These payments can enable Guyana’s economy to be realigned onto a low-carbon development trajectory. Guyana can generate economic growth at or in excess of projected Latin American growth rates over the coming decade, while simultaneously eliminating approximately 30 percent of non-forestry emissions through the use of clean energy. To achieve this, Guyana must:
Invest in strategic low carbon economic infrastructure, such as: a hydro plant at Amelia Falls; improved access to unused, non-forested land; and improved fiber optic bandwidth to facilitate the development of low-carbon business activities.

Nurture investment in high-potential low-carbon sectors, such as fruits and vegetables, aquaculture, and sustainable forestry and wood processing.

Invest in other low-carbon business development opportunities such as business process outsourcing and ecotourism.

Expand access to services and new economic opportunity for indigenous peoples through improved social services (including health and education), low-carbon energy sources, clean water and employment which does not threaten the forest.

Improve services to the broader Guyana citizenry, including improving and expanding job prospects, promoting private sector entrepreneurship, and improving social services with a particular focus on health and education.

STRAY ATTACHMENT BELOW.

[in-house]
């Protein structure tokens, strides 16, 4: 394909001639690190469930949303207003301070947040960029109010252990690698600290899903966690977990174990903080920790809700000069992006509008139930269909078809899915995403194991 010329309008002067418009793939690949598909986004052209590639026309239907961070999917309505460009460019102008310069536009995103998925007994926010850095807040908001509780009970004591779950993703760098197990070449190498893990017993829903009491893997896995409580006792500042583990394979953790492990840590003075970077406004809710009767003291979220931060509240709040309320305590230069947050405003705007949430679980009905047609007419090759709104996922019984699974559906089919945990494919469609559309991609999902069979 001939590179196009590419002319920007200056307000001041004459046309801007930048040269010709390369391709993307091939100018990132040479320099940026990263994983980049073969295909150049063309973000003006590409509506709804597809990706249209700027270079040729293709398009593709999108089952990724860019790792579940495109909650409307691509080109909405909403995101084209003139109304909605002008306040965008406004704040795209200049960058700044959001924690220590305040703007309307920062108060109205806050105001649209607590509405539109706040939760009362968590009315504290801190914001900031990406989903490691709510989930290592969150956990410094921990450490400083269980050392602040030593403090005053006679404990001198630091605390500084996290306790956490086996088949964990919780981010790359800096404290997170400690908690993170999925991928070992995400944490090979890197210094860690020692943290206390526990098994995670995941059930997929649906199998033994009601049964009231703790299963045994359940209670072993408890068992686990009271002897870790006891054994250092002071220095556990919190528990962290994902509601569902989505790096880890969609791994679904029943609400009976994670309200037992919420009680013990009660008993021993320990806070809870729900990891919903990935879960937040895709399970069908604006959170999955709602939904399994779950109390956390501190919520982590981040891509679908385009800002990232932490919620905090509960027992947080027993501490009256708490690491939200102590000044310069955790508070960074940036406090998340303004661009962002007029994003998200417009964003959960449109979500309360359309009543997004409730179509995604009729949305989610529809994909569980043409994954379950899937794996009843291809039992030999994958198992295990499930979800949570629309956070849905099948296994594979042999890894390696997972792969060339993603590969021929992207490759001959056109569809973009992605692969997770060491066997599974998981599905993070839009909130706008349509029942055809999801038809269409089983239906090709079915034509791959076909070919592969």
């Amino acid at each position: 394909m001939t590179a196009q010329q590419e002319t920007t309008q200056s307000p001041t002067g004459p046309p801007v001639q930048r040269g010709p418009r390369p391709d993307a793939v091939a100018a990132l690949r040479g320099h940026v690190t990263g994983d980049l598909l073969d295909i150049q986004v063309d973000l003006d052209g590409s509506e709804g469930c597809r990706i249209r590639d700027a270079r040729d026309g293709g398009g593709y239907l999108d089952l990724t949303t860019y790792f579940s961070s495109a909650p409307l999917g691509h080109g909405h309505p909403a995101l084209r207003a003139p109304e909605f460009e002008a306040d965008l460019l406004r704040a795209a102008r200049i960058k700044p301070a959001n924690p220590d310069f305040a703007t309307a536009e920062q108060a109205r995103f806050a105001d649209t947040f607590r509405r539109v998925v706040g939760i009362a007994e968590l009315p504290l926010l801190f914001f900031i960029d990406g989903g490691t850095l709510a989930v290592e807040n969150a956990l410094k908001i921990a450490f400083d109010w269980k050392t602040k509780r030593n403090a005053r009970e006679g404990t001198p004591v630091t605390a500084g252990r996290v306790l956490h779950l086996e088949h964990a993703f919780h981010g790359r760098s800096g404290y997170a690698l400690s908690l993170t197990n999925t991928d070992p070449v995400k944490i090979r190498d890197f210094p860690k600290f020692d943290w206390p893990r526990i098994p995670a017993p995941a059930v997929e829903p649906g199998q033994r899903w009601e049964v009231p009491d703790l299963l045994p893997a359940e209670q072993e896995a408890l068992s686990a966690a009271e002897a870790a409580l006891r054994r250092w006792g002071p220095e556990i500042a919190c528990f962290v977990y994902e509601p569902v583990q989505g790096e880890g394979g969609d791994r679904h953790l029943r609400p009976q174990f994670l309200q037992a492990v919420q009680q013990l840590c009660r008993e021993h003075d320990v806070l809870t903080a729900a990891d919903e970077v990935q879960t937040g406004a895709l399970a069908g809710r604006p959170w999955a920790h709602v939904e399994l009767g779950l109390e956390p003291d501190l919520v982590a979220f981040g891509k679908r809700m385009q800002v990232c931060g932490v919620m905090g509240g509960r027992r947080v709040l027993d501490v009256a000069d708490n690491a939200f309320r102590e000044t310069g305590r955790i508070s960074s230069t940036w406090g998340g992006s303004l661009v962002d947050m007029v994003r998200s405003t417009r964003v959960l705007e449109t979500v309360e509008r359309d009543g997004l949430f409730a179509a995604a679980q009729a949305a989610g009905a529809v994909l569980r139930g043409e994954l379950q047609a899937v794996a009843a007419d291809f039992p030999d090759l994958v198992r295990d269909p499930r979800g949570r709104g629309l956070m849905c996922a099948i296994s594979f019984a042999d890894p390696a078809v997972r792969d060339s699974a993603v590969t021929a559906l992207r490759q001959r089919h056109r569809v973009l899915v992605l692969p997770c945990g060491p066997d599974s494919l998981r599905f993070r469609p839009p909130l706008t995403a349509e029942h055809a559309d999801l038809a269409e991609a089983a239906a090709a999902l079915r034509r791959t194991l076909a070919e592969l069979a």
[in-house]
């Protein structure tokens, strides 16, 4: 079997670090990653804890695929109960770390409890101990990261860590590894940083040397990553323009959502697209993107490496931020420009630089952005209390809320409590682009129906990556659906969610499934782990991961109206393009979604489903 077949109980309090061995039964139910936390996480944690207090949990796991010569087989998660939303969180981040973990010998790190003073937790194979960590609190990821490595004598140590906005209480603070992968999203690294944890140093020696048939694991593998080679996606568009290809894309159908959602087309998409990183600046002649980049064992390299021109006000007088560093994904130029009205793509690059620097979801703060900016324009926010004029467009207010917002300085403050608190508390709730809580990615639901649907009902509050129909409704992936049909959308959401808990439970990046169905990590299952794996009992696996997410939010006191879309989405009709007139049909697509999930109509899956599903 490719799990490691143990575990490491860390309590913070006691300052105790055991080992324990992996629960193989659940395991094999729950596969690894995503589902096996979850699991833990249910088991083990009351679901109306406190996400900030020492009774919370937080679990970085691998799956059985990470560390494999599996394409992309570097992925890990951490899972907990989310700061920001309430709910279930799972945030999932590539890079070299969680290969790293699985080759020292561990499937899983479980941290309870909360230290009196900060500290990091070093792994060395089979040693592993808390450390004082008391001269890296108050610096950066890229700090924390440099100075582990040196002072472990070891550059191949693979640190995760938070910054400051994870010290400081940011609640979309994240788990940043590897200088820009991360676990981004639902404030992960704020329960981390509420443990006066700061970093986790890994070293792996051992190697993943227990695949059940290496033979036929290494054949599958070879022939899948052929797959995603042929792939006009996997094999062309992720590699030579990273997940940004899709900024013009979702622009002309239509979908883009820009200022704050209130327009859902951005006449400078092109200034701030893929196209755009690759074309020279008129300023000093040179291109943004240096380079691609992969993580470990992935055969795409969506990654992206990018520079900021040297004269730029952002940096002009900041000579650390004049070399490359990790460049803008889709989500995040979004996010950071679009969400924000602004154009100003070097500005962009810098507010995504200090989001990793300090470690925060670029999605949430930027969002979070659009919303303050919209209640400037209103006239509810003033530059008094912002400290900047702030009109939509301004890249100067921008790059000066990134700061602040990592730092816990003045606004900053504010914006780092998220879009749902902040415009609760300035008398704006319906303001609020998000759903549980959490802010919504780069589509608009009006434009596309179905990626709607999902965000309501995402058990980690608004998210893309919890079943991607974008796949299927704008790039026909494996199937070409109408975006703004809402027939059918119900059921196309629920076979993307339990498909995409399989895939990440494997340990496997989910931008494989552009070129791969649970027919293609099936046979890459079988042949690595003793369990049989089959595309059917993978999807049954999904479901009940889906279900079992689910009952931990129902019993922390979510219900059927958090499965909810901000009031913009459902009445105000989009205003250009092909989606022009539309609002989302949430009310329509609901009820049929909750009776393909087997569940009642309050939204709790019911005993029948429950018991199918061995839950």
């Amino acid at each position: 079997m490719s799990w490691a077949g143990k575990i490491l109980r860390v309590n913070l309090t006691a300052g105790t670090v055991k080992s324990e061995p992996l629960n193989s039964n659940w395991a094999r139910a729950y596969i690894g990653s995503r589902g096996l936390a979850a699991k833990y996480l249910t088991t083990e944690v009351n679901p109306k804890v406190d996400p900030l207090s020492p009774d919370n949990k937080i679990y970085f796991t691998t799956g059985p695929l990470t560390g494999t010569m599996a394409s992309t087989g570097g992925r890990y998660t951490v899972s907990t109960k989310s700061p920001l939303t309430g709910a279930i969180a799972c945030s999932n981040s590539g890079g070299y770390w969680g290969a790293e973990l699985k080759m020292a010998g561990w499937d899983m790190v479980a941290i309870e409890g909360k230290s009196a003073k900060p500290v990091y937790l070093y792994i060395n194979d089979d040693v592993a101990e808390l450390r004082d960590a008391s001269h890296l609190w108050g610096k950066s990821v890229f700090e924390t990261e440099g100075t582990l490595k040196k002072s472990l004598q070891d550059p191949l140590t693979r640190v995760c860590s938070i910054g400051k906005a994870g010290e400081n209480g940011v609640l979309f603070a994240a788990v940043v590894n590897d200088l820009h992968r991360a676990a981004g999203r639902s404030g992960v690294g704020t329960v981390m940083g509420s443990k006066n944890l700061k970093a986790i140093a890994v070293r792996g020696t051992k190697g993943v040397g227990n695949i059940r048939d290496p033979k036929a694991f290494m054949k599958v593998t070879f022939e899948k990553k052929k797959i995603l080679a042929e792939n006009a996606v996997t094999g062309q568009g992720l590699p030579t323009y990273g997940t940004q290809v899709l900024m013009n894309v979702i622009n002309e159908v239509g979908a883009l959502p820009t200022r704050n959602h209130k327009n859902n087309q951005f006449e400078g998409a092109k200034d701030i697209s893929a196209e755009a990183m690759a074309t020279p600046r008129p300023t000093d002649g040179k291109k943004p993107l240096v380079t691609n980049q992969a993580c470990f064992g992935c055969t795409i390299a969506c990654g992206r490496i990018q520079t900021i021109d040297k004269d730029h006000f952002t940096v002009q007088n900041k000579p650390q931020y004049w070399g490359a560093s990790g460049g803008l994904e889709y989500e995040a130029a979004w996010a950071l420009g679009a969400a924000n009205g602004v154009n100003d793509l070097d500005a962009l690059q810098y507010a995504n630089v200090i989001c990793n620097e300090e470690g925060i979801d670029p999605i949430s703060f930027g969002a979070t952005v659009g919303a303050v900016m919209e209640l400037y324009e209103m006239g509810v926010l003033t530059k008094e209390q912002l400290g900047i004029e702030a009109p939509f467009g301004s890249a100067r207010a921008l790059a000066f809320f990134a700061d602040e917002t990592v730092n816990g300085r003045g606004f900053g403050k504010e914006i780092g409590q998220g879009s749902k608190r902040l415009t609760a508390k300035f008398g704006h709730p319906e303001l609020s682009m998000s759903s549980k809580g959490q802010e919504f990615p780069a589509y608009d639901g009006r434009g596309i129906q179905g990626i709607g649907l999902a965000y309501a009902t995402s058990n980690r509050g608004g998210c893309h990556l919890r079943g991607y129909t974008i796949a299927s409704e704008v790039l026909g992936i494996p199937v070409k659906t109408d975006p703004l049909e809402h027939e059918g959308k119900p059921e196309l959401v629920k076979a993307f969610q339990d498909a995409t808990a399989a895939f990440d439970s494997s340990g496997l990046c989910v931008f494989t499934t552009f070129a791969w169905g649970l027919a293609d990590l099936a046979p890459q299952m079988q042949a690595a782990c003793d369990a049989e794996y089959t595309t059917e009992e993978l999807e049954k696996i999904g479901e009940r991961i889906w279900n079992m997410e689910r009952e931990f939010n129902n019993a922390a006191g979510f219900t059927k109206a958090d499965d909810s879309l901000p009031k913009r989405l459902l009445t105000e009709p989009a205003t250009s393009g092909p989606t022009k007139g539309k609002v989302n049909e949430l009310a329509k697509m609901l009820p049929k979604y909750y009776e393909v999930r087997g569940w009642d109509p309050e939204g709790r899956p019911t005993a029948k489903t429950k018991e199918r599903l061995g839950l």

Guyana’s people and productive land can be protected from changing weather patterns. Investments in priority climate adaptation infrastructure can reduce the 10 percent of current GDP which is estimated to be lost each year as a result of flooding.

To support this strategy, Guyana will institute a number of new organizational units and systems, to include an Office of Climate Change (to coordinate all climate-related activities for the nation), a Low Carbon Strategy Project Management Office (to drive major low-carbon program priorities), and a Guyana Low-Carbon Finance Authority (to manage forest payments and related investment flows into the country and promote investment efficiency to the benefit of Guyana’s economy). In addition, safeguards and systems will be developed to ensure the continuing protection of Guyana’s tropical rainforests through globally-verified forest and other land use governance standards and transparent, accountable deployment of forest payments.

The strategy in its current form is a draft for discussion by national stakeholders to seek support for the proposals to protect Guyana’s State Forest Estate (which does not include forests under Amerindian jurisdiction). It will also kick-start the next phase of consultation among forest communities, following earlier sensitization meetings. Over the coming years, forest-based Amerindians - who total approximately 9.1 percent of Guyana’s population and own approximately 14 percent of the land - will have a choice of whether to put their forests into a forest compensation program (side-by-side with the State Forest Estate). No deadline is being set for when communities must “opt in” - it is envisaged that the process will move at different speeds in different communities, as consultations proceed in line with the Amerindian Act and international norms that seek to gather prior and informed consent from impacted communities.

  • CopyRight @ 2009 Embassy of the Cooperative Republic of Guyana, Beijing, China